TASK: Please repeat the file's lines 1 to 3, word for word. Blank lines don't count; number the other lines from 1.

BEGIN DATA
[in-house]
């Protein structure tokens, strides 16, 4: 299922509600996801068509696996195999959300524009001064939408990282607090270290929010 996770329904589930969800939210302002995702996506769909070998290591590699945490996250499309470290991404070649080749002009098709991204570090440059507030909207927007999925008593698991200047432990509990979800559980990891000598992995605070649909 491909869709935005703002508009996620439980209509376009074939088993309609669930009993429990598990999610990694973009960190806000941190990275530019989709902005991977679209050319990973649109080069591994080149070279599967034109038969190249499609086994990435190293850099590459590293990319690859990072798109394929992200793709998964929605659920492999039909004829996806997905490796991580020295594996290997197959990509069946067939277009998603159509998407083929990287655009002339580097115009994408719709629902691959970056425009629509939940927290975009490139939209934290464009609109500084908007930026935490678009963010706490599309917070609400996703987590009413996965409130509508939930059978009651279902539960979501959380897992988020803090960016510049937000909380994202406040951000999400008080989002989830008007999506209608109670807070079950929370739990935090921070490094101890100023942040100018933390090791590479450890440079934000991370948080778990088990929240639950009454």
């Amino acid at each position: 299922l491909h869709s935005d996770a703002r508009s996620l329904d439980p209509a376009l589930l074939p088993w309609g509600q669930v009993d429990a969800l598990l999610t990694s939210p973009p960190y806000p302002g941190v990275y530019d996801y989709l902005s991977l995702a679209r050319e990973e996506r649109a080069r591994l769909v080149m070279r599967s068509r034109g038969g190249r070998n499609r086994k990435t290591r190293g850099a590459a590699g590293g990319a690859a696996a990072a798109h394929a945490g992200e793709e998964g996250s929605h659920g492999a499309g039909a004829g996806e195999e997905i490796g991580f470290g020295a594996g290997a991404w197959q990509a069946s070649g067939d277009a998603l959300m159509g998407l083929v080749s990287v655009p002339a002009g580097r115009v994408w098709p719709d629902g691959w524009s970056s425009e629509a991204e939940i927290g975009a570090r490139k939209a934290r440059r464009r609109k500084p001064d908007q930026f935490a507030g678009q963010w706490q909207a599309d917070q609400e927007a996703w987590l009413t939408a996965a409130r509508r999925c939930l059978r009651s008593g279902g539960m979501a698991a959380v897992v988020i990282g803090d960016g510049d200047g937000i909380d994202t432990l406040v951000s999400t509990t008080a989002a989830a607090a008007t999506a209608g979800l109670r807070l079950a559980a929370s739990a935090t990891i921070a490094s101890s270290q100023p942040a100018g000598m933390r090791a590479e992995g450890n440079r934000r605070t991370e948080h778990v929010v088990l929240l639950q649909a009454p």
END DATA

[in-house]
């Protein structure tokens, strides 16, 4: 299922509600996801068509696996195999959300524009001064939408990282607090270290929010 996770329904589930969800939210302002995702996506769909070998290591590699945490996250499309470290991404070649080749002009098709991204570090440059507030909207927007999925008593698991200047432990509990979800559980990891000598992995605070649909 491909869709935005703002508009996620439980209509376009074939088993309609669930009993429990598990999610990694973009960190806000941190990275530019989709902005991977679209050319990973649109080069591994080149070279599967034109038969190249499609086994990435190293850099590459590293990319690859990072798109394929992200793709998964929605659920492999039909004829996806997905490796991580020295594996290997197959990509069946067939277009998603159509998407083929990287655009002339580097115009994408719709629902691959970056425009629509939940927290975009490139939209934290464009609109500084908007930026935490678009963010706490599309917070609400996703987590009413996965409130509508939930059978009651279902539960979501959380897992988020803090960016510049937000909380994202406040951000999400008080989002989830008007999506209608109670807070079950929370739990935090921070490094101890100023942040100018933390090791590479450890440079934000991370948080778990088990929240639950009454």
């Amino acid at each position: 299922l491909h869709s935005d996770a703002r508009s996620l329904d439980p209509a376009l589930l074939p088993w309609g509600q669930v009993d429990a969800l598990l999610t990694s939210p973009p960190y806000p302002g941190v990275y530019d996801y989709l902005s991977l995702a679209r050319e990973e996506r649109a080069r591994l769909v080149m070279r599967s068509r034109g038969g190249r070998n499609r086994k990435t290591r190293g850099a590459a590699g590293g990319a690859a696996a990072a798109h394929a945490g992200e793709e998964g996250s929605h659920g492999a499309g039909a004829g996806e195999e997905i490796g991580f470290g020295a594996g290997a991404w197959q990509a069946s070649g067939d277009a998603l959300m159509g998407l083929v080749s990287v655009p002339a002009g580097r115009v994408w098709p719709d629902g691959w524009s970056s425009e629509a991204e939940i927290g975009a570090r490139k939209a934290r440059r464009r609109k500084p001064d908007q930026f935490a507030g678009q963010w706490q909207a599309d917070q609400e927007a996703w987590l009413t939408a996965a409130r509508r999925c939930l059978r009651s008593g279902g539960m979501a698991a959380v897992v988020i990282g803090d960016g510049d200047g937000i909380d994202t432990l406040v951000s999400t509990t008080a989002a989830a607090a008007t999506a209608g979800l109670r807070l079950a559980a929370s739990a935090t990891i921070a490094s101890s270290q100023p942040a100018g000598m933390r090791a590479e992995g450890n440079r934000r605070t991370e948080h778990v929010v088990l929240l639950q649909a009454p």